One of the biggest luxuries of any holiday is the joy of being able to read more than one newspaper from front to back, and to read books at leisure for long periods. I have been catching up on a backlog of The Week magazines, and as well as a couple of relatively trashy novels I have read Clare Baldings biography.
If I was still doing work with young people on a regular basis I would have been typing up and laminating a few quotes as trigger material for discussion with young people. They are below in case they are any use to you in your work. I would use them in a number of different ways with some, but not all groups and can be used to replace or update material in the range of sex and relationships education resources that exist.
On being the same, being different, being true to who you are and respecting difference;
In the Epilogue of Clare Balding's book 'My Animals and Other Family' p. 255 she says the following;
I have learned not to take too much notice of those who disapprove of my lifestyle choices, because I know that I was not designed to be part of the crowd. If I am different, I make no apology, and I hope that others will have the courage to be themselves and to stand up for what they believe in, fight for those who need protection, love who they want to love, and be proud of it.
On the importance of thinking about what we tweet, text of put on Facebook
The Week magazine said 'Bad week for Sally Bercow after Lord McAlpine confirmed that he is suing her for £50,000 over an allegedly libellous tweet'.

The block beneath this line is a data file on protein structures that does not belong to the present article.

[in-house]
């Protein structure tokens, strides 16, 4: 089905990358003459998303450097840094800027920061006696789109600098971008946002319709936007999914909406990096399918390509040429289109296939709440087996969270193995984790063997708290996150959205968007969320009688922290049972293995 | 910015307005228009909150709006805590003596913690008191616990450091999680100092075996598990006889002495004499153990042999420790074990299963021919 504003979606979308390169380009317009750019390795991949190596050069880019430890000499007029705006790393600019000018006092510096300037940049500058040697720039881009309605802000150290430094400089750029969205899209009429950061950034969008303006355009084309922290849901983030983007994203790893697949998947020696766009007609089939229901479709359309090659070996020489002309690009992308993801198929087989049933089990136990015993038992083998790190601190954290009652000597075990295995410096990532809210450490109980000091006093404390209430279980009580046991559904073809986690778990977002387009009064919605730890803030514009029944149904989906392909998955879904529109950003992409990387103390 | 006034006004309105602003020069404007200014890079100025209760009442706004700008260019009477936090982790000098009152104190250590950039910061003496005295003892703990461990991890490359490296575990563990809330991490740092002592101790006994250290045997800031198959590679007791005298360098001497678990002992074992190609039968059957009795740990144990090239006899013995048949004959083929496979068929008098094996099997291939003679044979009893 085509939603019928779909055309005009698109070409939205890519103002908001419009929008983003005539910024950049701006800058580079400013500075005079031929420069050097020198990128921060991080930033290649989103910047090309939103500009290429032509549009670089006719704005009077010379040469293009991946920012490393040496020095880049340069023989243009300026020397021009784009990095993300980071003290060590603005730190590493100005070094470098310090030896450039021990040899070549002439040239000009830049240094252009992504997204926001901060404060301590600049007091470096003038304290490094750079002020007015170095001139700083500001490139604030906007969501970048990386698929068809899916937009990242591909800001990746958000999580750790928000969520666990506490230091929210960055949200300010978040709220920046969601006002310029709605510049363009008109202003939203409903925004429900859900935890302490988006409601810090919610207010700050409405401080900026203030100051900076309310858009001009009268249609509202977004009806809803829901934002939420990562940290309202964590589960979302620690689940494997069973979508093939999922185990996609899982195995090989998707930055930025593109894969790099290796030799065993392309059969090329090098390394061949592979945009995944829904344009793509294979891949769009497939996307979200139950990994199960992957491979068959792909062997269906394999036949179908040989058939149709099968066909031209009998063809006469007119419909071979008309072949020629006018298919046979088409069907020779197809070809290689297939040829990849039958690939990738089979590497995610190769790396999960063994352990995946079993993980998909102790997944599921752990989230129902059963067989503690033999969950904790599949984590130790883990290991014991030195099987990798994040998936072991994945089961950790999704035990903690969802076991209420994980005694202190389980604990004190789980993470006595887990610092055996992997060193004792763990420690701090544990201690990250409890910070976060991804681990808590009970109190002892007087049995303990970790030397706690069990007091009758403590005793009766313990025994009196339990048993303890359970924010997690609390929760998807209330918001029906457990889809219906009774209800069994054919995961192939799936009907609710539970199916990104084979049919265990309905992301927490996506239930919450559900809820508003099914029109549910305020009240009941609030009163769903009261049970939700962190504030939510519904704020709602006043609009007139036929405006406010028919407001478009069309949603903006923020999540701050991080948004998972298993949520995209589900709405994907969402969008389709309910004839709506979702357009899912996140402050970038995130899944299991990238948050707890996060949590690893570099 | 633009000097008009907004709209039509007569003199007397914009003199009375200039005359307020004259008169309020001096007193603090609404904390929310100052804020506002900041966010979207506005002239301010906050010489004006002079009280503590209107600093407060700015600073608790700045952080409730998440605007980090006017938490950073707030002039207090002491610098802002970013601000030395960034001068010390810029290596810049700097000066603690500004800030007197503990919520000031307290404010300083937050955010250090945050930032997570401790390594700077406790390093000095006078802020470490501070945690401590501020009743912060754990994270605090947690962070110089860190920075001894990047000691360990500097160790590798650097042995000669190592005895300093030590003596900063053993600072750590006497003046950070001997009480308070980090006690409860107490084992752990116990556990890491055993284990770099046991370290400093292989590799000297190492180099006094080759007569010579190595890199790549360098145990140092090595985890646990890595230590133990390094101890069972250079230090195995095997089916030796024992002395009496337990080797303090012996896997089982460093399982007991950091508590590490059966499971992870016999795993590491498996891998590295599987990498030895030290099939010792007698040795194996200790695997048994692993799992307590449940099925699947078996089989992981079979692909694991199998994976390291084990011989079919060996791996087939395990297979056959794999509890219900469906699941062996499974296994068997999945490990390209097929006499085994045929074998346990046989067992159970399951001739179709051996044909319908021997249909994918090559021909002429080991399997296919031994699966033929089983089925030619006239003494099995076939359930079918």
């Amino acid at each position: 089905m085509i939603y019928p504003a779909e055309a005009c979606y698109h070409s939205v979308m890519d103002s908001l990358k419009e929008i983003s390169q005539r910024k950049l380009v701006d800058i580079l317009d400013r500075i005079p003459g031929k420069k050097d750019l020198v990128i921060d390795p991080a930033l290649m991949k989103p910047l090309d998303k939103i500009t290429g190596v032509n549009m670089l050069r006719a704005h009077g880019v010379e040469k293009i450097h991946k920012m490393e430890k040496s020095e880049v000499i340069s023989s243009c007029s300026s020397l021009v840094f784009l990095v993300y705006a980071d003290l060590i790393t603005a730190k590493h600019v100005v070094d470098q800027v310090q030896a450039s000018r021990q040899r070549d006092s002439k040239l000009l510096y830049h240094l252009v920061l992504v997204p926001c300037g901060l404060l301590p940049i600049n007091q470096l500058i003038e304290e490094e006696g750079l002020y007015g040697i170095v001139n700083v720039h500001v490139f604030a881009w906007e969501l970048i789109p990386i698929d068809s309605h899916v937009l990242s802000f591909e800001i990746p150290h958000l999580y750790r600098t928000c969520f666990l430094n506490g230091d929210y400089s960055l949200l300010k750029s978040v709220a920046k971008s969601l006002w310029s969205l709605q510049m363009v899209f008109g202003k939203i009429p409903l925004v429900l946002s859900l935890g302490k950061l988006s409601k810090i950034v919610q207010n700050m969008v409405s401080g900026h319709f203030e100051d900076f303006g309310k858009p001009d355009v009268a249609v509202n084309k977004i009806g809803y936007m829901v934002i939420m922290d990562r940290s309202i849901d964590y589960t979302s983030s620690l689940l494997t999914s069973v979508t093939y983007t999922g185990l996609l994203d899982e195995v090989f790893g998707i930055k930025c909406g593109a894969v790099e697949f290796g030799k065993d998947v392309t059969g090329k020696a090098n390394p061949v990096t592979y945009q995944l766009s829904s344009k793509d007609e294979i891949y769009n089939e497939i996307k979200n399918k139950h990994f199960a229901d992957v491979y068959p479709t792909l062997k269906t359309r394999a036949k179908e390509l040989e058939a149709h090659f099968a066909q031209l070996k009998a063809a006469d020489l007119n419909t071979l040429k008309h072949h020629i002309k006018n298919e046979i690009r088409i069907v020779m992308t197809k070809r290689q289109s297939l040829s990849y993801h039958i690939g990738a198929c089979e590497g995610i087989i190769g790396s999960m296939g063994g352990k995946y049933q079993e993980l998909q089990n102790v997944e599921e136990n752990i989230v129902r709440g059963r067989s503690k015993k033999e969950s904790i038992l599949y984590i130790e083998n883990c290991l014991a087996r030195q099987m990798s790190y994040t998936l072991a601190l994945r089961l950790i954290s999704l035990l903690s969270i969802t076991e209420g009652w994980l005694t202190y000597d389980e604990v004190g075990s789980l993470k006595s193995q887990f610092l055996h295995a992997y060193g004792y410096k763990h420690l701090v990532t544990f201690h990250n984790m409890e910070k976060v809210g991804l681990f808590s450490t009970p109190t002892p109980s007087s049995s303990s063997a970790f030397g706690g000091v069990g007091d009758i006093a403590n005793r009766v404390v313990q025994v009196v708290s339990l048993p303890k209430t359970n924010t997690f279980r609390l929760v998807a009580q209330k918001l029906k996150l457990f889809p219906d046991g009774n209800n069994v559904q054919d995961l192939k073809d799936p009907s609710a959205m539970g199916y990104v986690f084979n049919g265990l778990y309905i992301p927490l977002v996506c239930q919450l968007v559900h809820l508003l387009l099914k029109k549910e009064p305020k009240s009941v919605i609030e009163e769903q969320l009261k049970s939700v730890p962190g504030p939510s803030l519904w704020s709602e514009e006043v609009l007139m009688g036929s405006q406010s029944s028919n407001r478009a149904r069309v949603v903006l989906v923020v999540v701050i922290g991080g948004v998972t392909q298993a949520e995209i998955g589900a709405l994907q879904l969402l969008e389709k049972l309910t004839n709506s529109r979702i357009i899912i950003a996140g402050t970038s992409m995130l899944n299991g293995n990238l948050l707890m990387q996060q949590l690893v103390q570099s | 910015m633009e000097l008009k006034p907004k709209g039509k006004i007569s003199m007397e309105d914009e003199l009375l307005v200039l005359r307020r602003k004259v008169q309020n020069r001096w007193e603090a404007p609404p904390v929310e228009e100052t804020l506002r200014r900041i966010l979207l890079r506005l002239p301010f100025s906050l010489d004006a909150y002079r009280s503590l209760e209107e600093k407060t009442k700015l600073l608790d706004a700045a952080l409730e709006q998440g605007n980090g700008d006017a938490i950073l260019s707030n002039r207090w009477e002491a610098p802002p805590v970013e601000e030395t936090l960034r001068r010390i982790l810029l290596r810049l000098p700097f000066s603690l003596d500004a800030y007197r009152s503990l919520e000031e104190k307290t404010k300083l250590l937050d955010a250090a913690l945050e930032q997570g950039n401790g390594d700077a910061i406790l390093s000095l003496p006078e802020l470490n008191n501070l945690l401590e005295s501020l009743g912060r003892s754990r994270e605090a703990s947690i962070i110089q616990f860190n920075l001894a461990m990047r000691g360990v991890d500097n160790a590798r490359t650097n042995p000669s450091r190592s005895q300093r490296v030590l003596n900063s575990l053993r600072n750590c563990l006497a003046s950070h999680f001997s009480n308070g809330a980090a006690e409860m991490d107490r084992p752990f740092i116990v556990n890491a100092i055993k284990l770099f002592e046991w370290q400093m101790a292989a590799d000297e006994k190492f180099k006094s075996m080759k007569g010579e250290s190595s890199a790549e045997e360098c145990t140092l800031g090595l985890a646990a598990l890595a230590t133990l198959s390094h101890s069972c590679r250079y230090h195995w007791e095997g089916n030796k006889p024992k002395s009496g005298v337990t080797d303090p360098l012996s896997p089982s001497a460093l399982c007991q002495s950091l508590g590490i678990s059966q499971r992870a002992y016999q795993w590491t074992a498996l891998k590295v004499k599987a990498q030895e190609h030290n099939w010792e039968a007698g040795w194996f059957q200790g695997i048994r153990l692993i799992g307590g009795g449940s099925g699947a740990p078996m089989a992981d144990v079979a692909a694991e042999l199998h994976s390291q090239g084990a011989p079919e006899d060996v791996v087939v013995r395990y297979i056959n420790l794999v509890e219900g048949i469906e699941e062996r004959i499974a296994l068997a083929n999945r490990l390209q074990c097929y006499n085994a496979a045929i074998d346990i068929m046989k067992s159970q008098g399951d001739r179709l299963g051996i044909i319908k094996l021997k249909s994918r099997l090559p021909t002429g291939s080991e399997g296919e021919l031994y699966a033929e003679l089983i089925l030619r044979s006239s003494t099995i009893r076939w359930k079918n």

I have spoken to a lot of sex educators who have said it is a struggle to connect about Facebook, sexting and tweeting without the discussion getting defensive. By using something that is not to do with sex, but demonstrating there are potential consequences even of what we put on social media it has the potential to trigger discussion about this important issue in a safe way.
And on love and careers
Lady Gaga was quoted in the Sun Herald, Gulfport MS as saying 'Some women choose to be men, and some women choose to follow their dreams. If you're wondering which way to go, remember that your career will never wake up and tell you that it doesn't love you anymore'.
And on marriage here is the extract from a letter to the Times, Bernard Kingston from Kent said
'.....seems to suggest that the concept of same-sex marriage undermines the significance of traditional marriage when it clearly does not. It complements it. Nor is the absence of procreation (in marriage) a problem....'